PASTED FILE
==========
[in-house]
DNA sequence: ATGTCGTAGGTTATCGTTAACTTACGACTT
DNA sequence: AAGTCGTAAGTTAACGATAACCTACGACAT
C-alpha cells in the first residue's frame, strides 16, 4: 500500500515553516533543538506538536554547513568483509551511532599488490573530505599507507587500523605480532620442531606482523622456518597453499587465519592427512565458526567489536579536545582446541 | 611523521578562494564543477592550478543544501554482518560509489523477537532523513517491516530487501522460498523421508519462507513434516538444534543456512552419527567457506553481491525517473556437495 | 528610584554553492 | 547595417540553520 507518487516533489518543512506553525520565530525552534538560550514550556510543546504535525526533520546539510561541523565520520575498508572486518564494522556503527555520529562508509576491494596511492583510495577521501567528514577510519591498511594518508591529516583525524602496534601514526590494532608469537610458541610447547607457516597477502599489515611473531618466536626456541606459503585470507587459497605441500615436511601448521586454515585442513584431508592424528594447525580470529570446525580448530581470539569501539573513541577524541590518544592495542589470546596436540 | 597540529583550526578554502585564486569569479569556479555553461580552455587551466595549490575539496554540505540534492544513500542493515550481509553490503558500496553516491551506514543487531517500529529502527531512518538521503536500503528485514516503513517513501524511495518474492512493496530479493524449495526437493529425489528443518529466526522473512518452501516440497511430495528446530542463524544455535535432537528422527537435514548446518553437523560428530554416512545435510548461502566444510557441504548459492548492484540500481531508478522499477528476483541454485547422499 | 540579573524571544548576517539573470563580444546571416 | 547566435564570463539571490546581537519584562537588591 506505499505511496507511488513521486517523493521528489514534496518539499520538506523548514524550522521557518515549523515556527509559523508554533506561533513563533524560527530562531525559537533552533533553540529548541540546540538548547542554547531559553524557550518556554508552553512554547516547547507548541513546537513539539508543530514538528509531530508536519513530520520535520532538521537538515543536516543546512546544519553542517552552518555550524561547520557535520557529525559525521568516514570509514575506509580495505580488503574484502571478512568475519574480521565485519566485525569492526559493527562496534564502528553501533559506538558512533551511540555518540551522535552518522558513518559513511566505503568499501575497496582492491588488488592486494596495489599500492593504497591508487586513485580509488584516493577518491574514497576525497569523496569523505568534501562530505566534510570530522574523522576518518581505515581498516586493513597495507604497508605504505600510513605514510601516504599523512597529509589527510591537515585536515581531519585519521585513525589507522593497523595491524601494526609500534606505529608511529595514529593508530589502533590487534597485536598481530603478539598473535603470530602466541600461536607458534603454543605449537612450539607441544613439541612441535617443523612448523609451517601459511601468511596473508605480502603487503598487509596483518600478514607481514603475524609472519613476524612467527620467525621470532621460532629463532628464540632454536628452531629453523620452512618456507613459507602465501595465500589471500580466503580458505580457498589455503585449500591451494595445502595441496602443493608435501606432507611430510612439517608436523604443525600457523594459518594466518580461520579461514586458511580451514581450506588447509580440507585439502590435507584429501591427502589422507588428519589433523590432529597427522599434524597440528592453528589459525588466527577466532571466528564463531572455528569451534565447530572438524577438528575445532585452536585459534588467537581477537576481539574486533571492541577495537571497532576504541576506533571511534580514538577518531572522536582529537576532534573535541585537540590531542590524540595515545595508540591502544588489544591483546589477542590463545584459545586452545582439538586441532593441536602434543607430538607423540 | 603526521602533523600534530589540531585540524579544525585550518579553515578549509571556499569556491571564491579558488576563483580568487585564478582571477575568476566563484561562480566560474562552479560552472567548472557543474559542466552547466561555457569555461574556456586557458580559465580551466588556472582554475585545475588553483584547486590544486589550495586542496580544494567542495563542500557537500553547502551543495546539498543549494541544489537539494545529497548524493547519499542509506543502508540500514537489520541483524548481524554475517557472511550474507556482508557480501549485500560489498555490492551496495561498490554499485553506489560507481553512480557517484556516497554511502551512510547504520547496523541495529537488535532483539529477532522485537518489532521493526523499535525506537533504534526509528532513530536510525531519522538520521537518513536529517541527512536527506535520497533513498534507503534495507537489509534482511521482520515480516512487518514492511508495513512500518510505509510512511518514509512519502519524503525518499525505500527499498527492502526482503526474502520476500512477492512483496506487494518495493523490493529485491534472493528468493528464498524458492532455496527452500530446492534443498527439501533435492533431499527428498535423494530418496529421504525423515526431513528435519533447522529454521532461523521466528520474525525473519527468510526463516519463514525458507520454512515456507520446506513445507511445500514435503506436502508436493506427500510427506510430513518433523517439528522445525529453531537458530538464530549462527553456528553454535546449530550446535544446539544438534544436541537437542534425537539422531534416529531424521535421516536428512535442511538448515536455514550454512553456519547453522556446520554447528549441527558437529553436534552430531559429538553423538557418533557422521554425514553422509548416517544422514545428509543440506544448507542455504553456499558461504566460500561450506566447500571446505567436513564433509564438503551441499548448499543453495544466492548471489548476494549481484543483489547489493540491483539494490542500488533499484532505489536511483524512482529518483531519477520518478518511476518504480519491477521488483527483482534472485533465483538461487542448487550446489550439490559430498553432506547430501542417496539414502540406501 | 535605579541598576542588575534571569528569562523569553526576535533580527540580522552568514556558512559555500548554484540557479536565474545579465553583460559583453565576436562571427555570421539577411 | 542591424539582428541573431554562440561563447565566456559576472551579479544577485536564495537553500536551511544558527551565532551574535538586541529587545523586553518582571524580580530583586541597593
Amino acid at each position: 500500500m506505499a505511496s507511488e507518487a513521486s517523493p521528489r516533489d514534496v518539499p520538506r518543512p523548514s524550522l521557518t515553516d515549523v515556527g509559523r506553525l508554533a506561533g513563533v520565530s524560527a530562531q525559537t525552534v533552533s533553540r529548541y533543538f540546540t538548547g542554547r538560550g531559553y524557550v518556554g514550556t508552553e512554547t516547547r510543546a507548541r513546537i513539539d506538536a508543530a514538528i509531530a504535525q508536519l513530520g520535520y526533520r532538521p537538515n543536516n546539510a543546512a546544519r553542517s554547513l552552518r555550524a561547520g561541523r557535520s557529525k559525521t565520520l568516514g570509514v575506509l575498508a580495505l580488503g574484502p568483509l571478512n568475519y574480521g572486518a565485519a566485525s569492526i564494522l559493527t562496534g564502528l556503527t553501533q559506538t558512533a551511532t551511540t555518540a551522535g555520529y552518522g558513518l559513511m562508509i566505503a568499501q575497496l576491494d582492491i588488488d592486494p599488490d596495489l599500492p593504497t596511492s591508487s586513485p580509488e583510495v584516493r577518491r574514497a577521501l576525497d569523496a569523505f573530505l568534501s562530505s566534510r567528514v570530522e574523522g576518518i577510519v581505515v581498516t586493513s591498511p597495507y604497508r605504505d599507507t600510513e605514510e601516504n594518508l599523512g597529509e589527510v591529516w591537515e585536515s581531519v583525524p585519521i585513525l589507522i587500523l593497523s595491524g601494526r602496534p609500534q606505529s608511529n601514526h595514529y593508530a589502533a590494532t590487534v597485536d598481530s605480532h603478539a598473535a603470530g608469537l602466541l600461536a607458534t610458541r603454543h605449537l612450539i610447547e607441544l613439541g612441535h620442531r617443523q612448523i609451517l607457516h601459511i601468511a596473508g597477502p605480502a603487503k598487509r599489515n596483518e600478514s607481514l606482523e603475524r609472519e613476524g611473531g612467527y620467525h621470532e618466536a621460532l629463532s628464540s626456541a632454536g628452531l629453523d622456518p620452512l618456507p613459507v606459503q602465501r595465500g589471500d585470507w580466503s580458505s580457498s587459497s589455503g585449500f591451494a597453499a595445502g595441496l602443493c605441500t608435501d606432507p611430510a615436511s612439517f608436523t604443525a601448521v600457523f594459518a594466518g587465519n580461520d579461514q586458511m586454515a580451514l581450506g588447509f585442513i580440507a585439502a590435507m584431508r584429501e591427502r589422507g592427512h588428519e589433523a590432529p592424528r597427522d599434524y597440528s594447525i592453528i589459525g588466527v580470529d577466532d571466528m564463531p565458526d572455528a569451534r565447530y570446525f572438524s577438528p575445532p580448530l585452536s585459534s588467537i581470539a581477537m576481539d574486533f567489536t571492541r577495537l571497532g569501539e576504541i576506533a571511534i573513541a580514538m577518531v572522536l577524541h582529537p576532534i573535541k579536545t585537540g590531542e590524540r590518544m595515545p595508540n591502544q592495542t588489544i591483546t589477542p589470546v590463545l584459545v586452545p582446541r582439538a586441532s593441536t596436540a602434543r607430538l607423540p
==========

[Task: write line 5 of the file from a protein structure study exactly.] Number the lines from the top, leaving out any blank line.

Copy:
Amino acid at each position: 500500500m506505499a505511496s507511488e507518487a513521486s517523493p521528489r516533489d514534496v518539499p520538506r518543512p523548514s524550522l521557518t515553516d515549523v515556527g509559523r506553525l508554533a506561533g513563533v520565530s524560527a530562531q525559537t525552534v533552533s533553540r529548541y533543538f540546540t538548547g542554547r538560550g531559553y524557550v518556554g514550556t508552553e512554547t516547547r510543546a507548541r513546537i513539539d506538536a508543530a514538528i509531530a504535525q508536519l513530520g520535520y526533520r532538521p537538515n543536516n546539510a543546512a546544519r553542517s554547513l552552518r555550524a561547520g561541523r557535520s557529525k559525521t565520520l568516514g570509514v575506509l575498508a580495505l580488503g574484502p568483509l571478512n568475519y574480521g572486518a565485519a566485525s569492526i564494522l559493527t562496534g564502528l556503527t553501533q559506538t558512533a551511532t551511540t555518540a551522535g555520529y552518522g558513518l559513511m562508509i566505503a568499501q575497496l576491494d582492491i588488488d592486494p599488490d596495489l599500492p593504497t596511492s591508487s586513485p580509488e583510495v584516493r577518491r574514497a577521501l576525497d569523496a569523505f573530505l568534501s562530505s566534510r567528514v570530522e574523522g576518518i577510519v581505515v581498516t586493513s591498511p597495507y604497508r605504505d599507507t600510513e605514510e601516504n594518508l599523512g597529509e589527510v591529516w591537515e585536515s581531519v583525524p585519521i585513525l589507522i587500523l593497523s595491524g601494526r602496534p609500534q606505529s608511529n601514526h595514529y593508530a589502533a590494532t590487534v597485536d598481530s605480532h603478539a598473535a603470530g608469537l602466541l600461536a607458534t610458541r603454543h605449537l612450539i610447547e607441544l613439541g612441535h620442531r617443523q612448523i609451517l607457516h601459511i601468511a596473508g597477502p605480502a603487503k598487509r599489515n596483518e600478514s607481514l606482523e603475524r609472519e613476524g611473531g612467527y620467525h621470532e618466536a621460532l629463532s628464540s626456541a632454536g628452531l629453523d622456518p620452512l618456507p613459507v606459503q602465501r595465500g589471500d585470507w580466503s580458505s580457498s587459497s589455503g585449500f591451494a597453499a595445502g595441496l602443493c605441500t608435501d606432507p611430510a615436511s612439517f608436523t604443525a601448521v600457523f594459518a594466518g587465519n580461520d579461514q586458511m586454515a580451514l581450506g588447509f585442513i580440507a585439502a590435507m584431508r584429501e591427502r589422507g592427512h588428519e589433523a590432529p592424528r597427522d599434524y597440528s594447525i592453528i589459525g588466527v580470529d577466532d571466528m564463531p565458526d572455528a569451534r565447530y570446525f572438524s577438528p575445532p580448530l585452536s585459534s588467537i581470539a581477537m576481539d574486533f567489536t571492541r577495537l571497532g569501539e576504541i576506533a571511534i573513541a580514538m577518531v572522536l577524541h582529537p576532534i573535541k579536545t585537540g590531542e590524540r590518544m595515545p595508540n591502544q592495542t588489544i591483546t589477542p589470546v590463545l584459545v586452545p582446541r582439538a586441532s593441536t596436540a602434543r607430538l607423540p